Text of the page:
Video surveillance driving big data
- By Defense Systems Staff
- Oct 10, 2013
The proliferation of high-definition surveillance cameras has generated an “extraordinary deluge of data,” according to a survey of the enterprise and IP storage market.
Market researcher IHS estimates that HD surveillance cameras are generating an astounding 413 petabytes, or quadrillion bytes, a day. With shipments of HD surveillance expected to grow, the data dump is forecast to double to 859 petabytes by 2017, IHS estimates.
The flood of data from HD surveillance and other sensors is also expected to propel technologies designed to process big data for surveillance and other markets. As HD replaces standard resolution surveillance cameras, “the quantity of data generated by the surveillance market is growing to massive proportions,” IHS analyst Sam Grinter said.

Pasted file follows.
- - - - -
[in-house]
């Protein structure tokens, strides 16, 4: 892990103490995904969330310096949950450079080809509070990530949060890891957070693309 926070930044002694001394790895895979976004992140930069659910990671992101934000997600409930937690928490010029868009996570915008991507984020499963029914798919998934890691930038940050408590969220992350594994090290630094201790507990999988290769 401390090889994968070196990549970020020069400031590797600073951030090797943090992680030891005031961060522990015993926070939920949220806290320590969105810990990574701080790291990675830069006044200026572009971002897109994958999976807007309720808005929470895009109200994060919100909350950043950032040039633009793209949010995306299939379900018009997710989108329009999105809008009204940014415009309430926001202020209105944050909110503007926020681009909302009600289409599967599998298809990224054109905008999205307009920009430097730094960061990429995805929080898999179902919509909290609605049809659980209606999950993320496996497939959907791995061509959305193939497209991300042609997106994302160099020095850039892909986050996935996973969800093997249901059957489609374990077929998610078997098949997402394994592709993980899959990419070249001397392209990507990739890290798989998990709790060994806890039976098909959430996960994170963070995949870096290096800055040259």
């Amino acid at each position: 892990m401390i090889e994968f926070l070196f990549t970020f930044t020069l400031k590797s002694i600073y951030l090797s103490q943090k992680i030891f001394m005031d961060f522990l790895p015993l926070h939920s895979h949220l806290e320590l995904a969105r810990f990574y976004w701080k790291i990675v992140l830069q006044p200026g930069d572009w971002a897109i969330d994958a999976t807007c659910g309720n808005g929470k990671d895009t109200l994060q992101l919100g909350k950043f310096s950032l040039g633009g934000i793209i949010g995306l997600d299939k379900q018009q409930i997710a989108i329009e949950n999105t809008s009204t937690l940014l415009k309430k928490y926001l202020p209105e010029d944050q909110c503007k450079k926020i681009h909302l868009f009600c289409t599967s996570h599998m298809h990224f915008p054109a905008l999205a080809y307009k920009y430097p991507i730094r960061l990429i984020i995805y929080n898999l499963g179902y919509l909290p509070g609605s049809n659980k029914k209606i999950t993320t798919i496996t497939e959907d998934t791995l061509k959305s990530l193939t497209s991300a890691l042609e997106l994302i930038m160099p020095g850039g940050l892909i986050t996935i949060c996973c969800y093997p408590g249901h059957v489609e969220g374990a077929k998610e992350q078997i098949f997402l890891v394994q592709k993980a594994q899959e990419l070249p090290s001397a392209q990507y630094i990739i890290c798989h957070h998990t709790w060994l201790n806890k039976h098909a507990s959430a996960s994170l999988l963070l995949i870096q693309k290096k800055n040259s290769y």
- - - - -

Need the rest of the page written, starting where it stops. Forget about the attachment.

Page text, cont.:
The data deluge has spurred adoption of new big data technologies compression algorithms used to squeeze the amount of data generated by cameras and other sensors. For example, the new High Efficiency Video Coding standard is expected to double data compression rates, thereby managing the amount of data produced by HD surveillance cameras.
Storage capacity on hard disk drives is also increasing, making it easier to record more surveillance data either locally or via networks, IHS said.
Still, the data deluge for other sensors is expected to sky rocket as machine-to-machine networking, or the Internet of Things, continues to expand. Once rules are in place for operating commercial drones, the airborne platforms are also expected to add to the sensor data flood.